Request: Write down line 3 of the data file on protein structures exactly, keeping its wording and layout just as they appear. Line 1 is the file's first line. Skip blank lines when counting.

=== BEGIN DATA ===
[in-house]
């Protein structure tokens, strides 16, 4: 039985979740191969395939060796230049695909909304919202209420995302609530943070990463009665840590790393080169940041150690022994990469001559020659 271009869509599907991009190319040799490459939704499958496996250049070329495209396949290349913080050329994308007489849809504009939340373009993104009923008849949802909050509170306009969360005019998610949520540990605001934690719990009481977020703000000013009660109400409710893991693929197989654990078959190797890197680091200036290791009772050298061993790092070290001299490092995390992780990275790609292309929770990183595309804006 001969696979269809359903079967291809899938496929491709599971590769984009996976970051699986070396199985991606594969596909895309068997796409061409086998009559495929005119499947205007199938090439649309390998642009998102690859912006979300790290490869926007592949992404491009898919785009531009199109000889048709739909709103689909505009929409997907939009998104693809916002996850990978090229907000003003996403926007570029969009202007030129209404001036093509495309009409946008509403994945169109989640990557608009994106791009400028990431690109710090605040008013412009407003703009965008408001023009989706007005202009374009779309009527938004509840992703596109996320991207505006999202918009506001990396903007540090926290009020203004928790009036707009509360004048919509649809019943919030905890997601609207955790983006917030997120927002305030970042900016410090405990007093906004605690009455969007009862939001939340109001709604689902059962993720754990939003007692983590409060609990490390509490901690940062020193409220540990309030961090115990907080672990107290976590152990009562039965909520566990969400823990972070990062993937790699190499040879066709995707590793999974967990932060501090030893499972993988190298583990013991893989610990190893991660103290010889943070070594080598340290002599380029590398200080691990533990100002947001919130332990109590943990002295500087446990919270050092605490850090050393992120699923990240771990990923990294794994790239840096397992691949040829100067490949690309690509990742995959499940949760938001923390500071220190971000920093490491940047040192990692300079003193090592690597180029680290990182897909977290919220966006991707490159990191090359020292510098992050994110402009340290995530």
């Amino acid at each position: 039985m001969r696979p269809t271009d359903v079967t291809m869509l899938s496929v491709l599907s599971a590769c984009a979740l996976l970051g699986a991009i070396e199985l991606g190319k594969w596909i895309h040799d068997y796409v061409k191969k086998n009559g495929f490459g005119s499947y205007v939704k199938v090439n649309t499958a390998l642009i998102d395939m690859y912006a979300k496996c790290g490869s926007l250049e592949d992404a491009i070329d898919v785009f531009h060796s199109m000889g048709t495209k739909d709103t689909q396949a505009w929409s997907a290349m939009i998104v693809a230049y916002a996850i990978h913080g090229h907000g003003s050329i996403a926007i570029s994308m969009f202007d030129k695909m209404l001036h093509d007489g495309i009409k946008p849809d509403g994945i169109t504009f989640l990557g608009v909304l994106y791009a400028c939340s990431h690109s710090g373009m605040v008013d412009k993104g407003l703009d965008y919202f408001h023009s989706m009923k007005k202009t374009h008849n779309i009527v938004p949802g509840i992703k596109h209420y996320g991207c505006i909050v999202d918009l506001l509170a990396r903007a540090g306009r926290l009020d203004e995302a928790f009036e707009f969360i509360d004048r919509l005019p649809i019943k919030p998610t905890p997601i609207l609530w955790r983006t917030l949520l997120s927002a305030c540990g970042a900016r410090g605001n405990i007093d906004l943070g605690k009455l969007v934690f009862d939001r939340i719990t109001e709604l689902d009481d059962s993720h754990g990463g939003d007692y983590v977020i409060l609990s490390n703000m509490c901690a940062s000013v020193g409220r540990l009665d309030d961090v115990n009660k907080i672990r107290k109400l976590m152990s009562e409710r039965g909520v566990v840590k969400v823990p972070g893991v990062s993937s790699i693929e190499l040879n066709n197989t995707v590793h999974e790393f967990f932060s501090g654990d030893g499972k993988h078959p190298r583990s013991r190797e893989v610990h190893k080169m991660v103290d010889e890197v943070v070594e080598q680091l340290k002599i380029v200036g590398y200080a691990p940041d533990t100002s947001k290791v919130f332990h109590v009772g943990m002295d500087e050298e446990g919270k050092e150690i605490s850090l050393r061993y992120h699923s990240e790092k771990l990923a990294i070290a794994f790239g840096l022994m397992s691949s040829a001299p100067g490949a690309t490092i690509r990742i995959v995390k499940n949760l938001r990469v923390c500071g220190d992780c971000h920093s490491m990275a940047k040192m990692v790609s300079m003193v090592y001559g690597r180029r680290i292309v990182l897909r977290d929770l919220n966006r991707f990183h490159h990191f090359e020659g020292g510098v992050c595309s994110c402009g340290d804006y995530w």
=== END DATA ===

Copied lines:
């Amino acid at each position: 039985m001969r696979p269809t271009d359903v079967t291809m869509l899938s496929v491709l599907s599971a590769c984009a979740l996976l970051g699986a991009i070396e199985l991606g190319k594969w596909i895309h040799d068997y796409v061409k191969k086998n009559g495929f490459g005119s499947y205007v939704k199938v090439n649309t499958a390998l642009i998102d395939m690859y912006a979300k496996c790290g490869s926007l250049e592949d992404a491009i070329d898919v785009f531009h060796s199109m000889g048709t495209k739909d709103t689909q396949a505009w929409s997907a290349m939009i998104v693809a230049y916002a996850i990978h913080g090229h907000g003003s050329i996403a926007i570029s994308m969009f202007d030129k695909m209404l001036h093509d007489g495309i009409k946008p849809d509403g994945i169109t504009f989640l990557g608009v909304l994106y791009a400028c939340s990431h690109s710090g373009m605040v008013d412009k993104g407003l703009d965008y919202f408001h023009s989706m009923k007005k202009t374009h008849n779309i009527v938004p949802g509840i992703k596109h209420y996320g991207c505006i909050v999202d918009l506001l509170a990396r903007a540090g306009r926290l009020d203004e995302a928790f009036e707009f969360i509360d004048r919509l005019p649809i019943k919030p998610t905890p997601i609207l609530w955790r983006t917030l949520l997120s927002a305030c540990g970042a900016r410090g605001n405990i007093d906004l943070g605690k009455l969007v934690f009862d939001r939340i719990t109001e709604l689902d009481d059962s993720h754990g990463g939003d007692y983590v977020i409060l609990s490390n703000m509490c901690a940062s000013v020193g409220r540990l009665d309030d961090v115990n009660k907080i672990r107290k109400l976590m152990s009562e409710r039965g909520v566990v840590k969400v823990p972070g893991v990062s993937s790699i693929e190499l040879n066709n197989t995707v590793h999974e790393f967990f932060s501090g654990d030893g499972k993988h078959p190298r583990s013991r190797e893989v610990h190893k080169m991660v103290d010889e890197v943070v070594e080598q680091l340290k002599i380029v200036g590398y200080a691990p940041d533990t100002s947001k290791v919130f332990h109590v009772g943990m002295d500087e050298e446990g919270k050092e150690i605490s850090l050393r061993y992120h699923s990240e790092k771990l990923a990294i070290a794994f790239g840096l022994m397992s691949s040829a001299p100067g490949a690309t490092i690509r990742i995959v995390k499940n949760l938001r990469v923390c500071g220190d992780c971000h920093s490491m990275a940047k040192m990692v790609s300079m003193v090592y001559g690597r180029r680290i292309v990182l897909r977290d929770l919220n966006r991707f990183h490159h990191f090359e020659g020292g510098v992050c595309s994110c402009g340290d804006y995530w």